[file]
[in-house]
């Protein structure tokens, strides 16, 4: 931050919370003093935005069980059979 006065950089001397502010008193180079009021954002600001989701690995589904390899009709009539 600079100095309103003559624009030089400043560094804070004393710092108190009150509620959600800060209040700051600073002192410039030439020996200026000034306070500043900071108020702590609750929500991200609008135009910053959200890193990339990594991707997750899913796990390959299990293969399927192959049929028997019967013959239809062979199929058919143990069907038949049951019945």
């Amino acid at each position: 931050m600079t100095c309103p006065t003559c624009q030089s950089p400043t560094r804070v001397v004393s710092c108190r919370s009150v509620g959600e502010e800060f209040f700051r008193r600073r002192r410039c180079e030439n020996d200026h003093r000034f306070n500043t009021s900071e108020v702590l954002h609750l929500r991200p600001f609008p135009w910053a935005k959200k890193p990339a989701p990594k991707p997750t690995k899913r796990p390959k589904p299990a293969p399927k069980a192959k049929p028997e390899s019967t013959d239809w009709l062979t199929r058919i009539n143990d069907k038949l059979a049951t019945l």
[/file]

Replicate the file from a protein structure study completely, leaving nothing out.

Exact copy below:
[in-house]
């Protein structure tokens, strides 16, 4: 931050919370003093935005069980059979 006065950089001397502010008193180079009021954002600001989701690995589904390899009709009539 600079100095309103003559624009030089400043560094804070004393710092108190009150509620959600800060209040700051600073002192410039030439020996200026000034306070500043900071108020702590609750929500991200609008135009910053959200890193990339990594991707997750899913796990390959299990293969399927192959049929028997019967013959239809062979199929058919143990069907038949049951019945």
């Amino acid at each position: 931050m600079t100095c309103p006065t003559c624009q030089s950089p400043t560094r804070v001397v004393s710092c108190r919370s009150v509620g959600e502010e800060f209040f700051r008193r600073r002192r410039c180079e030439n020996d200026h003093r000034f306070n500043t009021s900071e108020v702590l954002h609750l929500r991200p600001f609008p135009w910053a935005k959200k890193p990339a989701p990594k991707p997750t690995k899913r796990p390959k589904p299990a293969p399927k069980a192959k049929p028997e390899s019967t013959d239809w009709l062979t199929r058919i009539n143990d069907k038949l059979a049951t019945l």